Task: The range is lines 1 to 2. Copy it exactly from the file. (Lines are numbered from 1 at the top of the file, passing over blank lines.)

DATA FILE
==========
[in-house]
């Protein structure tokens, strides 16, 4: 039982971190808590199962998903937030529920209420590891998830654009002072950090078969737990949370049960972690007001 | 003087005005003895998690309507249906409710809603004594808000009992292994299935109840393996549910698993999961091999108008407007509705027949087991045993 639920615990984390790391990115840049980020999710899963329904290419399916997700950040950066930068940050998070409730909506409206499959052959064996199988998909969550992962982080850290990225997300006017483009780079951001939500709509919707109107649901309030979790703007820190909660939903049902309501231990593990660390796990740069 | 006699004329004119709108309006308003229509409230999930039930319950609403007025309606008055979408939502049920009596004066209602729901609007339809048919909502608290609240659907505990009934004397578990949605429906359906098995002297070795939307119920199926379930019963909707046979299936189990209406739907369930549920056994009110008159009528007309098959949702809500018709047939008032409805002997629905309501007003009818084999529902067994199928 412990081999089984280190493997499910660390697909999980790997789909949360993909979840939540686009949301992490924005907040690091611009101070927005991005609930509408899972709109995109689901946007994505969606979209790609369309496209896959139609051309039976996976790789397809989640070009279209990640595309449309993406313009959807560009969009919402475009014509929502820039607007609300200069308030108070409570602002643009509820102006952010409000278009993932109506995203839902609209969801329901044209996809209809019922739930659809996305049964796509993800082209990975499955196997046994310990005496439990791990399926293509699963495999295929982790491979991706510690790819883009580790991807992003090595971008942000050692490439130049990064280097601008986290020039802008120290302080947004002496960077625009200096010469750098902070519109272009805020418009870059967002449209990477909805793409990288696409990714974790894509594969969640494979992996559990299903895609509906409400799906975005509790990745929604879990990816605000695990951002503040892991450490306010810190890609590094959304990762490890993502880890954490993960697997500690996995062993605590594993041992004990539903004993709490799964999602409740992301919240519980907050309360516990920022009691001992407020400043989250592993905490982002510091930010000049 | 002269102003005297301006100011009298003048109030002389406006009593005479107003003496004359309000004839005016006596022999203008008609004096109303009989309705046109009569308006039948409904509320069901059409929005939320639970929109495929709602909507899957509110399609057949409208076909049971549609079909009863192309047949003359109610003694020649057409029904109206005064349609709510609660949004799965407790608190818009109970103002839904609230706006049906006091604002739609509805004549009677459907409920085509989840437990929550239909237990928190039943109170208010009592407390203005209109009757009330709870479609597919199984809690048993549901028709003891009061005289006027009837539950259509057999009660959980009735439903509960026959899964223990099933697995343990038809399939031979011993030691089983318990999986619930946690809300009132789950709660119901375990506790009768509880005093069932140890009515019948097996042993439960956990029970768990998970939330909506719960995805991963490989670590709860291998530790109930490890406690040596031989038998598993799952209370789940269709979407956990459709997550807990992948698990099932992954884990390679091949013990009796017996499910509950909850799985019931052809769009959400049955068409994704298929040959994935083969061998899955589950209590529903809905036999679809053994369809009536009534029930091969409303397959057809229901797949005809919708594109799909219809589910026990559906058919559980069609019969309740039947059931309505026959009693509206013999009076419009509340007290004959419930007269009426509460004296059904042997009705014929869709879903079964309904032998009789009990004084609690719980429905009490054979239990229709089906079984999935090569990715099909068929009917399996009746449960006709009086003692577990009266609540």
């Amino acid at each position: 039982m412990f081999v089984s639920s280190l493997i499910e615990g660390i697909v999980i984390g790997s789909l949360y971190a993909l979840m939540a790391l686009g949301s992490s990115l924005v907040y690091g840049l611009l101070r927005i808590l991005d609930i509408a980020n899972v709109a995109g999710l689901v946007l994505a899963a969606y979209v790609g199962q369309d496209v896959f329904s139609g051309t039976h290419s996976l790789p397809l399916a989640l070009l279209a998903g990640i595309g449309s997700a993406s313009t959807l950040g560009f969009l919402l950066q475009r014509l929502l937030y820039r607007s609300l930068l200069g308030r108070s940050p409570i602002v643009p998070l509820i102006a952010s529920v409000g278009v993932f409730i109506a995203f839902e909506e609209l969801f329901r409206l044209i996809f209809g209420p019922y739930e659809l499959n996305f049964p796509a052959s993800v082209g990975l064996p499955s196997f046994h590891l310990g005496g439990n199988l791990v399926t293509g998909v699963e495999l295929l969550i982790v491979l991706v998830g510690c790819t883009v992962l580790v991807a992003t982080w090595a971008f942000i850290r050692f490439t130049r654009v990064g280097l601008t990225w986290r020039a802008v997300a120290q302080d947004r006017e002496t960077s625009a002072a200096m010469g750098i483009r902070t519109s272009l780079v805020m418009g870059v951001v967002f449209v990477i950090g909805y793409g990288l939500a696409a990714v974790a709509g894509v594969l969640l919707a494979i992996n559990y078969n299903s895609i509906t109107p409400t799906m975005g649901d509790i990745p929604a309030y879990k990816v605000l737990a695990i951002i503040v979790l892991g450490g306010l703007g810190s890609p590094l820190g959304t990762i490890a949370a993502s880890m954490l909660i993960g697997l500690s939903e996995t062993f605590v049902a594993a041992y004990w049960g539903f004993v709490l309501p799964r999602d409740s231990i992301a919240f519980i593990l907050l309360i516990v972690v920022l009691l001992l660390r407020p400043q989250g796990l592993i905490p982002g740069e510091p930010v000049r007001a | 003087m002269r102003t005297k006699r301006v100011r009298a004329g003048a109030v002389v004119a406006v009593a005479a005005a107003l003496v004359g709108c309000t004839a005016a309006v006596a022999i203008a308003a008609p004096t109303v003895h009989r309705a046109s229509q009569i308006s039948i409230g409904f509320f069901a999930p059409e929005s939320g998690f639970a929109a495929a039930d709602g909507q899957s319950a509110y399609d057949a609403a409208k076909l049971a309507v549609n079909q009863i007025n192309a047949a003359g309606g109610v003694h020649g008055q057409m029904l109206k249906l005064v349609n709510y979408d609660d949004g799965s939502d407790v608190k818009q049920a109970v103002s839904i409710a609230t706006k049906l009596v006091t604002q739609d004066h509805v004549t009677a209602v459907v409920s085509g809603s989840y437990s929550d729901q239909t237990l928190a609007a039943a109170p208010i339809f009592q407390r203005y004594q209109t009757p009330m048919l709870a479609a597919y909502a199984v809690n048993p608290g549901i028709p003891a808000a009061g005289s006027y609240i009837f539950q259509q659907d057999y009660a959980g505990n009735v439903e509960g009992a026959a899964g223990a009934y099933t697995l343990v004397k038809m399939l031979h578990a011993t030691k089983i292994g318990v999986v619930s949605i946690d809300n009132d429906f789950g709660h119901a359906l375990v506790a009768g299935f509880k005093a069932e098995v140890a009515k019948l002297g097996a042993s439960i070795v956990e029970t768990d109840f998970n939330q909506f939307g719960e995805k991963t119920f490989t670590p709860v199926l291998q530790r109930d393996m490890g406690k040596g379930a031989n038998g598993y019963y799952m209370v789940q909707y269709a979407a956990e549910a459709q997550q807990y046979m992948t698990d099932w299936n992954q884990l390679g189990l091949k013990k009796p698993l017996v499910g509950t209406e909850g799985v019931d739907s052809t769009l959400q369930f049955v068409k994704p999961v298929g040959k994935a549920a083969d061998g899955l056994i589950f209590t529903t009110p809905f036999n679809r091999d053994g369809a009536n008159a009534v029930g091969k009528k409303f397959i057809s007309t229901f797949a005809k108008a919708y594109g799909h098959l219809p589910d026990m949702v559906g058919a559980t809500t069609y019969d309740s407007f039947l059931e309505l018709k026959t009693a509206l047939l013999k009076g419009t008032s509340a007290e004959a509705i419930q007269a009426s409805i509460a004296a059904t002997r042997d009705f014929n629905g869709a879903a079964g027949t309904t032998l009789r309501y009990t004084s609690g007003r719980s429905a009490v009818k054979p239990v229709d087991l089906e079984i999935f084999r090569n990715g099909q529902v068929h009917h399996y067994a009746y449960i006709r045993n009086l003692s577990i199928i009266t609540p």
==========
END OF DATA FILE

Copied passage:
[in-house]
């Protein structure tokens, strides 16, 4: 039982971190808590199962998903937030529920209420590891998830654009002072950090078969737990949370049960972690007001 | 003087005005003895998690309507249906409710809603004594808000009992292994299935109840393996549910698993999961091999108008407007509705027949087991045993 639920615990984390790391990115840049980020999710899963329904290419399916997700950040950066930068940050998070409730909506409206499959052959064996199988998909969550992962982080850290990225997300006017483009780079951001939500709509919707109107649901309030979790703007820190909660939903049902309501231990593990660390796990740069 | 006699004329004119709108309006308003229509409230999930039930319950609403007025309606008055979408939502049920009596004066209602729901609007339809048919909502608290609240659907505990009934004397578990949605429906359906098995002297070795939307119920199926379930019963909707046979299936189990209406739907369930549920056994009110008159009528007309098959949702809500018709047939008032409805002997629905309501007003009818084999529902067994199928 412990081999089984280190493997499910660390697909999980790997789909949360993909979840939540686009949301992490924005907040690091611009101070927005991005609930509408899972709109995109689901946007994505969606979209790609369309496209896959139609051309039976996976790789397809989640070009279209990640595309449309993406313009959807560009969009919402475009014509929502820039607007609300200069308030108070409570602002643009509820102006952010409000278009993932109506995203839902609209969801329901044209996809209809019922739930659809996305049964796509993800082209990975499955196997046994310990005496439990791990399926293509699963495999295929982790491979991706510690790819883009580790991807992003090595971008942000050692490439130049990064280097601008986290020039802008120290302080947004002496960077625009200096010469750098902070519109272009805020418009870059967002449209990477909805793409990288696409990714974790894509594969969640494979992996559990299903895609509906409400799906975005509790990745929604879990990816605000695990951002503040892991450490306010810190890609590094959304990762490890993502880890954490993960697997500690996995062993605590594993041992004990539903004993709490799964999602409740992301919240519980907050309360516990920022009691001992407020400043989250592993905490982002510091930010000049 | 002269102003005297301006100011009298003048109030002389406006009593005479107003003496004359309000004839005016006596022999203008008609004096109303009989309705046109009569308006039948409904509320069901059409929005939320639970929109495929709602909507899957509110399609057949409208076909049971549609079909009863192309047949003359109610003694020649057409029904109206005064349609709510609660949004799965407790608190818009109970103002839904609230706006049906006091604002739609509805004549009677459907409920085509989840437990929550239909237990928190039943109170208010009592407390203005209109009757009330709870479609597919199984809690048993549901028709003891009061005289006027009837539950259509057999009660959980009735439903509960026959899964223990099933697995343990038809399939031979011993030691089983318990999986619930946690809300009132789950709660119901375990506790009768509880005093069932140890009515019948097996042993439960956990029970768990998970939330909506719960995805991963490989670590709860291998530790109930490890406690040596031989038998598993799952209370789940269709979407956990459709997550807990992948698990099932992954884990390679091949013990009796017996499910509950909850799985019931052809769009959400049955068409994704298929040959994935083969061998899955589950209590529903809905036999679809053994369809009536009534029930091969409303397959057809229901797949005809919708594109799909219809589910026990559906058919559980069609019969309740039947059931309505026959009693509206013999009076419009509340007290004959419930007269009426509460004296059904042997009705014929869709879903079964309904032998009789009990004084609690719980429905009490054979239990229709089906079984999935090569990715099909068929009917399996009746449960006709009086003692577990009266609540």